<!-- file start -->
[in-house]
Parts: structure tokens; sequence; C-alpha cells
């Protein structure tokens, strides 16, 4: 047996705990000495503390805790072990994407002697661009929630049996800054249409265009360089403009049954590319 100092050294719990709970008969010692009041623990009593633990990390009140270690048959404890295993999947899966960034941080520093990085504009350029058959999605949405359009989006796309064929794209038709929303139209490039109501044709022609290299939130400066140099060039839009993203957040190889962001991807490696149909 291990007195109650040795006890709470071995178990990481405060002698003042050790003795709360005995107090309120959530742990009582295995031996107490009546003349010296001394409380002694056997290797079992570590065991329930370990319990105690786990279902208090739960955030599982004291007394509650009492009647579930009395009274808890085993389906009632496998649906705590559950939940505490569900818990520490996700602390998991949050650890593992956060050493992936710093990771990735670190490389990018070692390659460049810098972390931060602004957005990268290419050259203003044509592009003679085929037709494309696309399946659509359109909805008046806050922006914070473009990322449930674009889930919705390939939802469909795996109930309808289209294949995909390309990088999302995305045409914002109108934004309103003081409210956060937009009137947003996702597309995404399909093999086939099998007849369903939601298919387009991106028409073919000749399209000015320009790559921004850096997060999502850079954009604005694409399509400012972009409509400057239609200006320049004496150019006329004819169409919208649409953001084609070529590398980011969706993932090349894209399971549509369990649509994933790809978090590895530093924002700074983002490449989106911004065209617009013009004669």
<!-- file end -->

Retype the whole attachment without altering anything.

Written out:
[in-house]
Parts: structure tokens; sequence; C-alpha cells
């Protein structure tokens, strides 16, 4: 047996705990000495503390805790072990994407002697661009929630049996800054249409265009360089403009049954590319 100092050294719990709970008969010692009041623990009593633990990390009140270690048959404890295993999947899966960034941080520093990085504009350029058959999605949405359009989006796309064929794209038709929303139209490039109501044709022609290299939130400066140099060039839009993203957040190889962001991807490696149909 291990007195109650040795006890709470071995178990990481405060002698003042050790003795709360005995107090309120959530742990009582295995031996107490009546003349010296001394409380002694056997290797079992570590065991329930370990319990105690786990279902208090739960955030599982004291007394509650009492009647579930009395009274808890085993389906009632496998649906705590559950939940505490569900818990520490996700602390998991949050650890593992956060050493992936710093990771990735670190490389990018070692390659460049810098972390931060602004957005990268290419050259203003044509592009003679085929037709494309696309399946659509359109909805008046806050922006914070473009990322449930674009889930919705390939939802469909795996109930309808289209294949995909390309990088999302995305045409914002109108934004309103003081409210956060937009009137947003996702597309995404399909093999086939099998007849369903939601298919387009991106028409073919000749399209000015320009790559921004850096997060999502850079954009604005694409399509400012972009409509400057239609200006320049004496150019006329004819169409919208649409953001084609070529590398980011969706993932090349894209399971549509369990649509994933790809978090590895530093924002700074983002490449989106911004065209617009013009004669």